Disaster recovery is the process by which an organisation anticipates and addresses technology related disasters. IT systems in any company can go down unexpectedly due to unforeseen circumstances, such as power outages, natural events, or security issues. Disaster recovery includes a company’s procedures and policies to recover at speed from such events.
An IT system can go down for many reasons. This disrupts business operations, cause customer service problems, and result in revenue loss. A disaster recovery plan helps organisations respond promptly to disruptive events and provides key benefits.
DRaaS (Disaster Recovery as a Service) is scalable to grow (or shrink) in line with business needs and failover testing is simplified, ensuring back-up systems are not only in place but proven.
DRaaS gives clients the assurance that their businesses will be able to function no matter what.
What are the differences between RTO and RPO?
These are the most commonly used words when talking about Disaster Recovery. In simple terms RTO (Recovery Time Objective) is defined as the time it takes for an organisation’s IT infrastructure to come back online and be fully functional after a disaster. RPO (Recovery Point Objective) reflects the business lost from the time of the event up to the full recovery of the IT infrastructure.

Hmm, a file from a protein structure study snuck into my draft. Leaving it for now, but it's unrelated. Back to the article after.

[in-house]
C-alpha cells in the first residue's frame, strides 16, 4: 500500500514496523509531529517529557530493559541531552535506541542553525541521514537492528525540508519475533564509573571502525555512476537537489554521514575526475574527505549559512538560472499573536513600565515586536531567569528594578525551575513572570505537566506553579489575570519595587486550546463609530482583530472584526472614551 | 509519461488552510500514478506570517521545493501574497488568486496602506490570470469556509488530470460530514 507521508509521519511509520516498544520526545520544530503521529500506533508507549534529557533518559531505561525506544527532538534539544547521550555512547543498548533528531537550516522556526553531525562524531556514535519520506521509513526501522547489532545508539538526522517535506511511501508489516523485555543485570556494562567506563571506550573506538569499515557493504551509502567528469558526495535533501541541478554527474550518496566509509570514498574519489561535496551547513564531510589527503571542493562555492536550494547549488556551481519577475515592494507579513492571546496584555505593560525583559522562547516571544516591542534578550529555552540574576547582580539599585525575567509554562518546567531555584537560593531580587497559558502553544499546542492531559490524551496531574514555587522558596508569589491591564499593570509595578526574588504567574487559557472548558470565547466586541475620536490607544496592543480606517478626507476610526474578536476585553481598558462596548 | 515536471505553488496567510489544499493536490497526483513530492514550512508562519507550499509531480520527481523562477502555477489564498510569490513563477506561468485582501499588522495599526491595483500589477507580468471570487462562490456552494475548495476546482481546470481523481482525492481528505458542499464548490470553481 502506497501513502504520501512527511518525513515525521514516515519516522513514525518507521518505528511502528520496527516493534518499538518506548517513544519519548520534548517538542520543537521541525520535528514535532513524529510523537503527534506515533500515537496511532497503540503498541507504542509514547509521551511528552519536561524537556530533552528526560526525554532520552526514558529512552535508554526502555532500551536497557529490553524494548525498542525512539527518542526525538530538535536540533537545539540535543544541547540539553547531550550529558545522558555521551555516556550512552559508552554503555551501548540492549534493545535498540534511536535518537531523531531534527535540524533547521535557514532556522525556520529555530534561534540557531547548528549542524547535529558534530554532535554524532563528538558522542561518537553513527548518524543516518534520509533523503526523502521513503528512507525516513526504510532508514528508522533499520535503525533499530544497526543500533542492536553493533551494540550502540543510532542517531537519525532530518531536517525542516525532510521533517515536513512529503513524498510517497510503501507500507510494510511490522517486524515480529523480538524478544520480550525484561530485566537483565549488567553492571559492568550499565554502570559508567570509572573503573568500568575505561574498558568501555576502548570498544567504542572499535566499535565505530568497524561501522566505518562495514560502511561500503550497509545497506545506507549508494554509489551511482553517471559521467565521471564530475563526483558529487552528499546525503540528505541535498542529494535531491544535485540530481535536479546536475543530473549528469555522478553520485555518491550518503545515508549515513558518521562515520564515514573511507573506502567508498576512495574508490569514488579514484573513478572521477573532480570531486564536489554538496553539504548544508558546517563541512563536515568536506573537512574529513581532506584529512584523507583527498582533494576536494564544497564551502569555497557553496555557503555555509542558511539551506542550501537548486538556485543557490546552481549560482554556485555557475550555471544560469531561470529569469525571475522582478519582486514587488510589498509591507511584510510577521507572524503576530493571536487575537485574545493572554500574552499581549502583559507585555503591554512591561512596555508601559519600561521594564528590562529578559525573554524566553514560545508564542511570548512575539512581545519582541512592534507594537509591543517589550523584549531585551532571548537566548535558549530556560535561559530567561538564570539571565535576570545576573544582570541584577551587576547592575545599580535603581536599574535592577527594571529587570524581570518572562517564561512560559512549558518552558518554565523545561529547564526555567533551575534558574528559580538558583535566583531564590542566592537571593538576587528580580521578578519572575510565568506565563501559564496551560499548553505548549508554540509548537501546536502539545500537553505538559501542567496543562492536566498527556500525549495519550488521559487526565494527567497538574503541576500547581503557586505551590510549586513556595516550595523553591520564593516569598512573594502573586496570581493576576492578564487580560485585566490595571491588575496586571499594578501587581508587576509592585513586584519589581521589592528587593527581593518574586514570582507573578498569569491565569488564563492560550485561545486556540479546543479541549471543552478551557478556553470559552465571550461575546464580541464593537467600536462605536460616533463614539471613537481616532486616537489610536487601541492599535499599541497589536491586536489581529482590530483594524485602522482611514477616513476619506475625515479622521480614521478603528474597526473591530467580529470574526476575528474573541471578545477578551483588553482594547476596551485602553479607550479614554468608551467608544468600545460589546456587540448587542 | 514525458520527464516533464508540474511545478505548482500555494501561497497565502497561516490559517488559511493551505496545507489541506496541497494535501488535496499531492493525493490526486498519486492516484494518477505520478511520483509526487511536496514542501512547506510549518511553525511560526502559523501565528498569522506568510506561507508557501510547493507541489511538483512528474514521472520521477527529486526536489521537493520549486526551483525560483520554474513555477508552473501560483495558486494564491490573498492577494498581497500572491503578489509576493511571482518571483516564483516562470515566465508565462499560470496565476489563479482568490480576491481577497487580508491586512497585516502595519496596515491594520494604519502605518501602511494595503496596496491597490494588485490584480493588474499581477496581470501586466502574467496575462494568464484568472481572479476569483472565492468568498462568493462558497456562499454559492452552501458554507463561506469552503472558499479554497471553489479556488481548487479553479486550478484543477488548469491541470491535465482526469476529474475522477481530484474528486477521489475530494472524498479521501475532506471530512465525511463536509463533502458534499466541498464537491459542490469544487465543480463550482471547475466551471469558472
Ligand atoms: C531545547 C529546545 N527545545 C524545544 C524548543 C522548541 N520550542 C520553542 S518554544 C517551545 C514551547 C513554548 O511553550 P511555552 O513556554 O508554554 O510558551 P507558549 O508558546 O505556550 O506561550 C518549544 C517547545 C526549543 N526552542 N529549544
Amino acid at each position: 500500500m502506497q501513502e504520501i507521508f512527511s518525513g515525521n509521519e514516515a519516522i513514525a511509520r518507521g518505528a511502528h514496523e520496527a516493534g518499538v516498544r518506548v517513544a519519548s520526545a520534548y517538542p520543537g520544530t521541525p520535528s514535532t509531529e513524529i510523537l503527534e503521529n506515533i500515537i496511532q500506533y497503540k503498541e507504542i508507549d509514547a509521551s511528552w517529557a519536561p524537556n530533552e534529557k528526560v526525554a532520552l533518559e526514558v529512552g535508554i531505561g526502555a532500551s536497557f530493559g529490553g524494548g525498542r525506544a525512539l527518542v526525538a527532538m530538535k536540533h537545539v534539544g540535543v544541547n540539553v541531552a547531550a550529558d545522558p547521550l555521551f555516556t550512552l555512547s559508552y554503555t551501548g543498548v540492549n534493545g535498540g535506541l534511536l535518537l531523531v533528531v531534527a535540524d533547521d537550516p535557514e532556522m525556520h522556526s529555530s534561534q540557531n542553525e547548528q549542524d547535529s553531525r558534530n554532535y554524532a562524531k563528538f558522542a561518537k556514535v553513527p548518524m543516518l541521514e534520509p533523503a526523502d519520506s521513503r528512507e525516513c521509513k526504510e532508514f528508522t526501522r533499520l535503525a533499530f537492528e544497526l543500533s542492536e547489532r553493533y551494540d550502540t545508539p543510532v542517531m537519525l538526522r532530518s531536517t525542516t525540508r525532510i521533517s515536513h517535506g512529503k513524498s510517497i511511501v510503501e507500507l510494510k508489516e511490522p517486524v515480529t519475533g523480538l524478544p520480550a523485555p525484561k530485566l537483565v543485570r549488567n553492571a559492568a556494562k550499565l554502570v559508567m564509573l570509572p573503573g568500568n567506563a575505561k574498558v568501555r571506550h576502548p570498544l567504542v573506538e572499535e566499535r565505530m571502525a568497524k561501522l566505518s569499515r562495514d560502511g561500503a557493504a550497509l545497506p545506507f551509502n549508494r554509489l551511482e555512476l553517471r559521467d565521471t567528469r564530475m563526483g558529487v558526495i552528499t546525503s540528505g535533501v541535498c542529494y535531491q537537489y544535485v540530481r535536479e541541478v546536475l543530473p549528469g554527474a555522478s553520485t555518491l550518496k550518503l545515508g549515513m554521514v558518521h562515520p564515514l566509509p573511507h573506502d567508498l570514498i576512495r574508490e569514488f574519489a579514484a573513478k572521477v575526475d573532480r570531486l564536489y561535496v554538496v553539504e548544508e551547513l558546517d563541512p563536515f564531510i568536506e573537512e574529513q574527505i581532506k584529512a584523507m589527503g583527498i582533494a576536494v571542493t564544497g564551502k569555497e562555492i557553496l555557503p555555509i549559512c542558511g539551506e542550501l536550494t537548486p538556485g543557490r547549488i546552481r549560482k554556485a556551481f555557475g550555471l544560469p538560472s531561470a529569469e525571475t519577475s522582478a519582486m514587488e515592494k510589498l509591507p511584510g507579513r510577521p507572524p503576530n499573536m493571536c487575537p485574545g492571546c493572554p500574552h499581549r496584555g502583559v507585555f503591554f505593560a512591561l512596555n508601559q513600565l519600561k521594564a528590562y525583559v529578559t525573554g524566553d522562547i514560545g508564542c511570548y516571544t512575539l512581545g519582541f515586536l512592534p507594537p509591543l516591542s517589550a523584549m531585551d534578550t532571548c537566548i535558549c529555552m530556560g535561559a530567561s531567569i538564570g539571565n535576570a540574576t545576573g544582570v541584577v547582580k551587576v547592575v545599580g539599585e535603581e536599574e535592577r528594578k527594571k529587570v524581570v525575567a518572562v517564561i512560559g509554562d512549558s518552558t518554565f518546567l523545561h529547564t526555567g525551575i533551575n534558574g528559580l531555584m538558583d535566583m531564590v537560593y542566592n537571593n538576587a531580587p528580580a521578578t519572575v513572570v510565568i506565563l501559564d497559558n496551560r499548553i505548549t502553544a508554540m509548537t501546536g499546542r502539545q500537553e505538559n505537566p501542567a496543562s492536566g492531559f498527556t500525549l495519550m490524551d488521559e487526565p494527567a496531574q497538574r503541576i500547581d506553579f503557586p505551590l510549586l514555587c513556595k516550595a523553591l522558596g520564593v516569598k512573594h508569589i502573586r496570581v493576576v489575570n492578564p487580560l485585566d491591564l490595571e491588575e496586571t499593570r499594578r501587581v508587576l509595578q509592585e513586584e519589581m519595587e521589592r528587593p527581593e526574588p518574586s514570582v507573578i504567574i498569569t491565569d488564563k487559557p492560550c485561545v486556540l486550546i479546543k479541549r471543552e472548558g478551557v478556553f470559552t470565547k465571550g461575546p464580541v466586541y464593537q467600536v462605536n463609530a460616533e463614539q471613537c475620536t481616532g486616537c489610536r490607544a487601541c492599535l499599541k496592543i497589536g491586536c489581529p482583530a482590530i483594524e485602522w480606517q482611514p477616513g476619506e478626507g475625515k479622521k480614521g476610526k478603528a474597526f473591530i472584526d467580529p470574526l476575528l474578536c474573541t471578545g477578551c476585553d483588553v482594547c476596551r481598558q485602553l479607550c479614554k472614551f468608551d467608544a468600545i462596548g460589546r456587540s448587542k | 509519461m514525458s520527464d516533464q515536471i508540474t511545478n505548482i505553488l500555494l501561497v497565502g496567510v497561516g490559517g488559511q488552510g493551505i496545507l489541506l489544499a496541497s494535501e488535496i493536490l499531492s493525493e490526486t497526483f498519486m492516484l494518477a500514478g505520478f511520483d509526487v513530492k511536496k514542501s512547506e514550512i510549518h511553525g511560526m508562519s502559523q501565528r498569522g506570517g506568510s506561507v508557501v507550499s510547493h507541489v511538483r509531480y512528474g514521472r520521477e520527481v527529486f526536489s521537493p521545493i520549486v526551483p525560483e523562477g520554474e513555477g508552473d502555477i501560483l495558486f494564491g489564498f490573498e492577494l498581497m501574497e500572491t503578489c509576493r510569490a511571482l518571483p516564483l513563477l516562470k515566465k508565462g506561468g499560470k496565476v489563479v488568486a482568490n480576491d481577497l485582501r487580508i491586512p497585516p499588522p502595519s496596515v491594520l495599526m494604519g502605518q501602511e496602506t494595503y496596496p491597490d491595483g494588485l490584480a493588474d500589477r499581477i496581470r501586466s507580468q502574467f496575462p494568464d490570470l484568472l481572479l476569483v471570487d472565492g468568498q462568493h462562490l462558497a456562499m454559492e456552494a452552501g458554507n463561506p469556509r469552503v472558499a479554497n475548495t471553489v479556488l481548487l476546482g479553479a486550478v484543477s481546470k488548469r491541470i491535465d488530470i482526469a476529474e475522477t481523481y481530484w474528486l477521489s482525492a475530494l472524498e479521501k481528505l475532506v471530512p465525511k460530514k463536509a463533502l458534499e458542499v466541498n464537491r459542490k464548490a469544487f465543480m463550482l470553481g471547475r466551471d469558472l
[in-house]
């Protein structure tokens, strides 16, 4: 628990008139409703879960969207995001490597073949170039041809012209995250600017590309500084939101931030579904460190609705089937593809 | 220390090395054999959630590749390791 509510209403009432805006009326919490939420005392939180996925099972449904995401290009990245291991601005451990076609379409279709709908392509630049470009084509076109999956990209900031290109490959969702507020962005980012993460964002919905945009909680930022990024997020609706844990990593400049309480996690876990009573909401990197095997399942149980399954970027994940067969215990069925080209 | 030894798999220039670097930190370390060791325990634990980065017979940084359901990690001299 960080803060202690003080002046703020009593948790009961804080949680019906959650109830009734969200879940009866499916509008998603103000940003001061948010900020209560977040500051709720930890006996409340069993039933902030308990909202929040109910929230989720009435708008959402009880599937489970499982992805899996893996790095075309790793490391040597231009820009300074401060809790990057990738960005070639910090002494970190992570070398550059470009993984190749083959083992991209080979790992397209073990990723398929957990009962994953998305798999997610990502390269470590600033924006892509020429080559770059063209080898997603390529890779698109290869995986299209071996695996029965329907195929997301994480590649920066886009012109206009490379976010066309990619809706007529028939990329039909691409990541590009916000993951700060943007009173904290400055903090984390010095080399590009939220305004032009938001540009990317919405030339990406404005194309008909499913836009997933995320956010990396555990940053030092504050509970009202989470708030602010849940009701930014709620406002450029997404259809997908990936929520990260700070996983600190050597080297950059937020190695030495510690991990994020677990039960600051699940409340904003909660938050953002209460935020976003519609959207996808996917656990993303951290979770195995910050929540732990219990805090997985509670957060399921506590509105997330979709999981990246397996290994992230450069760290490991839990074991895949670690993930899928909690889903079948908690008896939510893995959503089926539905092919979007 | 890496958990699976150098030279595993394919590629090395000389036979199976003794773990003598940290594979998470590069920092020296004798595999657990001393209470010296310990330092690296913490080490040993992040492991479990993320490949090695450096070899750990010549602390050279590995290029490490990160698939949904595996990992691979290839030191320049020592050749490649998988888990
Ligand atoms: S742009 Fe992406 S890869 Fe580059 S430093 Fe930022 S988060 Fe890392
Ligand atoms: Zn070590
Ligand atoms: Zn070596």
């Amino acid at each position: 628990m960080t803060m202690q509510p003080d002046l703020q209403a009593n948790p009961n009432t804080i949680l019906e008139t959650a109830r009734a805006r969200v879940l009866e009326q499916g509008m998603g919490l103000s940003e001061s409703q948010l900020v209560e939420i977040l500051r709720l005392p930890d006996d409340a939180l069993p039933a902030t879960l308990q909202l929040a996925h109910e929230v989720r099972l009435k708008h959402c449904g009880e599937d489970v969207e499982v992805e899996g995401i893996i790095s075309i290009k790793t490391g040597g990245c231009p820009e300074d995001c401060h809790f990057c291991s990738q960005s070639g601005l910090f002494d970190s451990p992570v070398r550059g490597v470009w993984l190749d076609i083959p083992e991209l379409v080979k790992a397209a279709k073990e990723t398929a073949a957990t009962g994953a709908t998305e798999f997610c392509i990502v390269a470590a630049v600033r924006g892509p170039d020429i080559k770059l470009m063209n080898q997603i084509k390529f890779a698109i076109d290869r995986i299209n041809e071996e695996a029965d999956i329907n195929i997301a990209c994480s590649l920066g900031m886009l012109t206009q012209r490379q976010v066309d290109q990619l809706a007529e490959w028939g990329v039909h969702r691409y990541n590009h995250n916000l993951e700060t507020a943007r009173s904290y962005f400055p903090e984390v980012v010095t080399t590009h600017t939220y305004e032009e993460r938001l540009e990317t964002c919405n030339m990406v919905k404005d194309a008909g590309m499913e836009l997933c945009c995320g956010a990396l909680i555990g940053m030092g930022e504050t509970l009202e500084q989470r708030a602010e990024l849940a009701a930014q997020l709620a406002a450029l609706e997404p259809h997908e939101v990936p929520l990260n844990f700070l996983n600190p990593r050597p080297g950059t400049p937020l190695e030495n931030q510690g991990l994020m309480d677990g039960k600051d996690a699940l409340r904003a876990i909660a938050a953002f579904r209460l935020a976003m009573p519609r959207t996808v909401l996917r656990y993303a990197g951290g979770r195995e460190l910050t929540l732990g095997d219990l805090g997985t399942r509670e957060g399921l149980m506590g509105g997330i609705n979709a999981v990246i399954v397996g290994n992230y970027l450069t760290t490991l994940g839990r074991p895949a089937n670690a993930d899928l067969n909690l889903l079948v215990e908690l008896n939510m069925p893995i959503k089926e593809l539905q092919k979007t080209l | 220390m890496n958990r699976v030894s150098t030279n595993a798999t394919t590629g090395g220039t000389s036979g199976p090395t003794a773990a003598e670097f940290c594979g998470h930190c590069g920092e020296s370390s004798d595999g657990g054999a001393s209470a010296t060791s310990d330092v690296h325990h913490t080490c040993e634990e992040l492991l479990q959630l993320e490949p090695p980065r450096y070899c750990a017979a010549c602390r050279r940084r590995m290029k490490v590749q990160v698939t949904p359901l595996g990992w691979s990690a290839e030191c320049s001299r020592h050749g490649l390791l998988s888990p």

Why should you invest in a Disaster Recovery plan?
- To Avoid Impact on Revenue ― Businesses increasingly depend on IT infrastructure. Any interruption in availability can lead to direct or indirect revenue loss.
- Customer Satisfaction — Re-acquiring customers and building trust with them post a disaster is very difficult – its far easier to and cheaper to invest in a Disaster Recovery plan.
- Reputation ― Exhibiting a well-defined DR plan helps build confidence within your industry.
- Single point of failure — IT infrastructure has shown great improvement in terms of resiliency but eventually all kit fails! Having a DR plan helps when those unforeseen circumstances happen.